Literature Review: The Impact Of Behavioral Factors On Investment Decision-making

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Making decisions in business is a challenging and most important activity to investors. According to traditional theories of finance assume that investors are expected to act rationally when making investment decisions. However, based on the psychological perspective, psychologists brought a new branch of financial economics known as behavioural finance, rejects that assumption. Behavioural finance argues that people are subject to act irrationally and psychologically biased. Researchers have undertaken many studies to show what affects the rationality of investor’s decision-making as well as to understand the behaviour of investors. They have shown that multiple behavioural factors affect the investment’s decision-making such as overconfidence, disposition effect,..etc. This study will attempt to review the literature related to those listed behavioural factors above based on the different studies on different journal articles.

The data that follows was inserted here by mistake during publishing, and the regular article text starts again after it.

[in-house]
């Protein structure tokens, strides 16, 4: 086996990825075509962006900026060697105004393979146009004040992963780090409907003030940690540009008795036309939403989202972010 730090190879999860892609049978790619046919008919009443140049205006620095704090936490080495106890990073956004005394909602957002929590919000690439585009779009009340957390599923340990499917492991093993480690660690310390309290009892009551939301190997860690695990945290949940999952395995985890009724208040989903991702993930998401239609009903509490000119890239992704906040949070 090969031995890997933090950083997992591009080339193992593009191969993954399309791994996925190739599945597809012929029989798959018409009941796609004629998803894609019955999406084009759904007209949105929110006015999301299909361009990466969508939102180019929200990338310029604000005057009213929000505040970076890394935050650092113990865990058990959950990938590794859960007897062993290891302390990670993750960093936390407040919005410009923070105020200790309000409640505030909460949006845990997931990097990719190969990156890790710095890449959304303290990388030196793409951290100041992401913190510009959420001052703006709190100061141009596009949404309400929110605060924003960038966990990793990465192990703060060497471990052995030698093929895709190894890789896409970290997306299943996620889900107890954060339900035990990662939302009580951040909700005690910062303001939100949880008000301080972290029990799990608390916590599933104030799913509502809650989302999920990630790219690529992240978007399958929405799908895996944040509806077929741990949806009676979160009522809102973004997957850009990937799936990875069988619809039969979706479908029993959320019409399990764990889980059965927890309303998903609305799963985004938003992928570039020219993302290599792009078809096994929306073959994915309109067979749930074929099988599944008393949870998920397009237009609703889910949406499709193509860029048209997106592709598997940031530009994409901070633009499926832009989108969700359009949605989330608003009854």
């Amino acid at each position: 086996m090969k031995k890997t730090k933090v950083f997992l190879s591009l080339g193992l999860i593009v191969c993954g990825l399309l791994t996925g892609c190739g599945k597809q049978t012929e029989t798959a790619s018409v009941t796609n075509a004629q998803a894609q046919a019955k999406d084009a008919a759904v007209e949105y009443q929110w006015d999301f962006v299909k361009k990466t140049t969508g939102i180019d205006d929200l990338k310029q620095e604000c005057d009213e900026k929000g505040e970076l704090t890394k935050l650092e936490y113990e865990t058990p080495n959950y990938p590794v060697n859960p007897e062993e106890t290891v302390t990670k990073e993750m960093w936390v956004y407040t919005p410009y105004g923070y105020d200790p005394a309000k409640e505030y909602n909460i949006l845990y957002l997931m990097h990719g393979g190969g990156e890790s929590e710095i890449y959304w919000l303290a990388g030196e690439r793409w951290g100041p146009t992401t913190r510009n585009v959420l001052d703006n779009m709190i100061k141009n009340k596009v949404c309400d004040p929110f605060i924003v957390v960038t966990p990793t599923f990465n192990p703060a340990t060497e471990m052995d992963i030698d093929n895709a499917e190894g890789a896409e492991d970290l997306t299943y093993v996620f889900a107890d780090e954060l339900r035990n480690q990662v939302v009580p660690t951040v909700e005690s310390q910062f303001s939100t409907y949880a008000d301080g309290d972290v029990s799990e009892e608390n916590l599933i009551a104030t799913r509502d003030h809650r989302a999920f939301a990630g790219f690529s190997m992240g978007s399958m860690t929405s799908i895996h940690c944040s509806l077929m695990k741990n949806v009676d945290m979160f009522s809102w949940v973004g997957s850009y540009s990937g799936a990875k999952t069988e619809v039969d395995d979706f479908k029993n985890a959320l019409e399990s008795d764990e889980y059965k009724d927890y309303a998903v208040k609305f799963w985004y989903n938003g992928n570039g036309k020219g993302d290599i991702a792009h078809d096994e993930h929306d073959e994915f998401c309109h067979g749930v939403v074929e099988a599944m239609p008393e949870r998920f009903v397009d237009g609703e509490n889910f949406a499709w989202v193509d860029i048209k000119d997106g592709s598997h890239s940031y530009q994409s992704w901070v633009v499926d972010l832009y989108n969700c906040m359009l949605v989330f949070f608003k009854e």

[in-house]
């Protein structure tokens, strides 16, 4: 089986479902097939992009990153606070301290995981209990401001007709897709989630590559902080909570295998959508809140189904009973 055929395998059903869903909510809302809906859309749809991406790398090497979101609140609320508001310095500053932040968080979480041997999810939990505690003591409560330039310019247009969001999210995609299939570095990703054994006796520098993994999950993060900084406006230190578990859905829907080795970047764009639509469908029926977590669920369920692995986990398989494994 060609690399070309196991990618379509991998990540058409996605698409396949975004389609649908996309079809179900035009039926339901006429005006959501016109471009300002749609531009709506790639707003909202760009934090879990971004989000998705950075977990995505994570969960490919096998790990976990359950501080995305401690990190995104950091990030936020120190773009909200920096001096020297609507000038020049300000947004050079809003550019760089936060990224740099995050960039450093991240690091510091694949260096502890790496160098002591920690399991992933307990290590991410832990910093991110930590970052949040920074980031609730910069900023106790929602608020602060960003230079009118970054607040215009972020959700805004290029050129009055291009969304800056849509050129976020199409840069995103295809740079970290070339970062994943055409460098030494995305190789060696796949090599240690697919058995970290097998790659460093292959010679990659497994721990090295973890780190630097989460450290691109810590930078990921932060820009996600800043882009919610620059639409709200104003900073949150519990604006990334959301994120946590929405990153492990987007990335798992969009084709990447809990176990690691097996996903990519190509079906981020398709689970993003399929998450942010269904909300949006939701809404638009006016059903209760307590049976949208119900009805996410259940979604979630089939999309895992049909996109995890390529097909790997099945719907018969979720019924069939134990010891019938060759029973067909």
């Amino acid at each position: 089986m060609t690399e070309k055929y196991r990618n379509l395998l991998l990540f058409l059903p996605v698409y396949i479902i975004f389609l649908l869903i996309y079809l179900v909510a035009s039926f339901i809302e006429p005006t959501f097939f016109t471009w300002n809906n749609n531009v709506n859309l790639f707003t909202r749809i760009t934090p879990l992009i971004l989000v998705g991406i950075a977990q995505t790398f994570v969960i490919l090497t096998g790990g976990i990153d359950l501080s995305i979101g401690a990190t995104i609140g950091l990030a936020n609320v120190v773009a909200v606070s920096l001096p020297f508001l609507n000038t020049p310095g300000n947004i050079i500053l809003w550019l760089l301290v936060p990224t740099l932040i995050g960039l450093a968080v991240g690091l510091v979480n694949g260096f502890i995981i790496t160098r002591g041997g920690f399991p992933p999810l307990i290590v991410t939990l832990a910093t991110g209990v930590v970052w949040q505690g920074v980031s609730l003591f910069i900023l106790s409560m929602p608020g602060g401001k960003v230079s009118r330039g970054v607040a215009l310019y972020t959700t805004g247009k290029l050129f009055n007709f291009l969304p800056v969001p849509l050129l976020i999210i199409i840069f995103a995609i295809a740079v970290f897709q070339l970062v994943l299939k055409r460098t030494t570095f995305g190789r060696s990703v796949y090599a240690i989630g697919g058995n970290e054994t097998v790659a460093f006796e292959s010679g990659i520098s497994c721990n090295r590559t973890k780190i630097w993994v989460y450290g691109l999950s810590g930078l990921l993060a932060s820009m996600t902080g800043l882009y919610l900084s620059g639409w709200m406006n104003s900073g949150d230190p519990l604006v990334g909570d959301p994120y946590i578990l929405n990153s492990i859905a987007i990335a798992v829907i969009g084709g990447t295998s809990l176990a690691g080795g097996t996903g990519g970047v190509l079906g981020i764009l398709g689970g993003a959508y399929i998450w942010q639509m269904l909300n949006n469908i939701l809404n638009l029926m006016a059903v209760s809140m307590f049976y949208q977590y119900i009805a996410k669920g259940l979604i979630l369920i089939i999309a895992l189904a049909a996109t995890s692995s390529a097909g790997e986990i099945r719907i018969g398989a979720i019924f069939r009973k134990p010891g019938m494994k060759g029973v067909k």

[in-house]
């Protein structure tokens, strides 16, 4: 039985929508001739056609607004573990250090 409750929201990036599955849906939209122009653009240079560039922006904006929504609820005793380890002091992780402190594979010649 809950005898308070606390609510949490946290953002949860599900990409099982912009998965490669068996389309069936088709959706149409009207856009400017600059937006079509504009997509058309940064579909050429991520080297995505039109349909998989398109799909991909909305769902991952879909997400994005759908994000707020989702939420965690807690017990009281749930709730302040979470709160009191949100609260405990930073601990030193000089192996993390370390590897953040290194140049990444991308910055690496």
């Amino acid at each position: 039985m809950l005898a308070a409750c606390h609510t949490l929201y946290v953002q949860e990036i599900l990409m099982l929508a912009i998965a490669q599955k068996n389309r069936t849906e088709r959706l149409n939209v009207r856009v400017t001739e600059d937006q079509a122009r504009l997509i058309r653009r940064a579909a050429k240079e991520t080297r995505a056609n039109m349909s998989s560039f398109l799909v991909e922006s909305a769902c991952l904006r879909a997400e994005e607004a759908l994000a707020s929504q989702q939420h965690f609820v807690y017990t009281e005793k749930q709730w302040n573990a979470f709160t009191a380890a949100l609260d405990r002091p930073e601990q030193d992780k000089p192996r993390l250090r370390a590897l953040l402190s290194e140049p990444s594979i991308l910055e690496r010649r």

For a long time, numbers of various researchers in judgement and decision making have undertaken many studies about the behaviour of rational choice theory. The process of rational decision-making is comprised of structured and logical thought in order to acquire an efficient and optimal result. According to Thaler and Barberis in their survey of behavioural finance (2002), rationality means two things: First, when they receive new information, agents update their beliefs correctly, in the manner described by Bayes’s Law; Second, given their beliefs, agents make choices that are normatively acceptable, in the sense that they are consistent with Salvage’s notion of Subjective Expected Utility (SEU).

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There is a debate existed for decades between traditional finance theory and behavioural finance as to whether investors act rationally or irrationally when making investment decisions.

I. Traditional Finance Theory vs Behavioural Finance